Kurbalija’s second suggestion draws on UNESCO’s vast experience in world heritage projects. He referred to Vint Cerf’s recent concerns about whether future generations will have any record of the twenty-first century, prompting him to ask: What are we leaving for future generations? How do we access intangible aspects? UNESCO can ensure an intangible legacy, and its world heritage projects could be used to protect certain aspects of the Internet, such as root servers. Projects developed within UNESCO could be used for the Internet.

The third suggestion related to capacity building. Kurbalija said that there is plenty of experience in capacity building and capacity development. We are now moving towards the holistic aspect of capacity development. DiploFoundation has trained close to 2000 alumni, from over 160 countries. Yet, in spite of many brilliant former students, the real challenge is to build the capacity of institutions and countries. People are key, he said, but this is not enough.

Nnenna Nwakanma, Africa Regional Coordinator, World Wide Web Foundation, brought up the case of Ethiopia in which 90% of the population still has no Internet access. There is a need to connect people on either side of the access bridge.

She said UNESCO could take on the role of a bridge-builder, and go to places where other UN institutions cannot go. We need to be confident in the person who is throwing us a life-line, and UNESCO enjoys this kind of trust.

With regard to the multistakeholder process, Nwakanma said that whichever the area, the focus should be on the process at national level. Not only is the process at global level dependent on a viable national process, it is also a reflection of it. It is important that UNESCO works in building capacity at national level.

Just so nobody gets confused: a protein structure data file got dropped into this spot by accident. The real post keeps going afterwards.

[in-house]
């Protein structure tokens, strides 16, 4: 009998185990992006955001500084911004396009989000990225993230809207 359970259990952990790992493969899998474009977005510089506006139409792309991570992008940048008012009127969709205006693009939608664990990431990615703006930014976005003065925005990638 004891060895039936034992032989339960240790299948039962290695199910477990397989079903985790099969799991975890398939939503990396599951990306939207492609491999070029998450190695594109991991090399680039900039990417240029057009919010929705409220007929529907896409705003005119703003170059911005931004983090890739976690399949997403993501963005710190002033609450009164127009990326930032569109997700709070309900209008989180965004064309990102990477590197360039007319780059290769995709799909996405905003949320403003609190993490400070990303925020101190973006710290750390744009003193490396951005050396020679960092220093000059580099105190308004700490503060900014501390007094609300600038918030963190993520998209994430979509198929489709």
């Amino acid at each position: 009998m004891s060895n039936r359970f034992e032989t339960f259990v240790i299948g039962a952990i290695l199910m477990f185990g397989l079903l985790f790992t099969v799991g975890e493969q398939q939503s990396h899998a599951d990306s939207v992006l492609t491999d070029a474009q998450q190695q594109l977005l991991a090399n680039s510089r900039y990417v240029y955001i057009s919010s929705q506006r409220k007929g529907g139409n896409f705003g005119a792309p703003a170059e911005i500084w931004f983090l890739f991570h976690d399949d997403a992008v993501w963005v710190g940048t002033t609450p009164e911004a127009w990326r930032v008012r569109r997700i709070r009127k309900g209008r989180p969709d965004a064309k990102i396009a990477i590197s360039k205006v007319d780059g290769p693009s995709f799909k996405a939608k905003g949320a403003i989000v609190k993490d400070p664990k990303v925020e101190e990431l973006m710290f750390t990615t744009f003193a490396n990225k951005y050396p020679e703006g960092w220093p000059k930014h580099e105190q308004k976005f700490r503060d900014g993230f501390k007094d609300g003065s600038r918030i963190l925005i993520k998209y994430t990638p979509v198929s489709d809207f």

Issues are intrinsically linked. For example, access to the Internet is a fundamental need for education. Human rights and freedom of expression are fundamental for social development. Bridging one issue with another is important.

Speaking in a personal capacity, Markus Kummer, an ICANN board member, expressed his agreement with the previous speakers, and added that his take on connecting the dots was slightly different.

He offered a historical summary of developments that took place between 2003 and 2005, and the birth of the multistakeholder process. Although recognised in the Tunis Agenda, implementation of the process was left in the hands of the intergovernmental machinery. The state of affairs was therefore more complex.

Furthermore, institutions are now working in different areas: for example, although UNESCO has its core competencies, it has also been involved in technical aspects, such as domain names, local access to IXPs, and local content. Ten years ago, it was unthinkable that the Internet Engineering Task Force (IETF) would talk about human rights.

He added that the ecosystem should be in everyone's hands as the silo approach does not work. UNESCO’s work needs to be extended to other areas beyond its core mandate.

The panel was moderated by Indrajit Banerjee, director of UNESCO’s Knowledge Societies Division, UNESCO, while Paul Hector, programme specialist within the same division, was the rapporteur for the session.

More updates and reports from UNESCO's CONNECTing the Dots conference are available on our event webpage.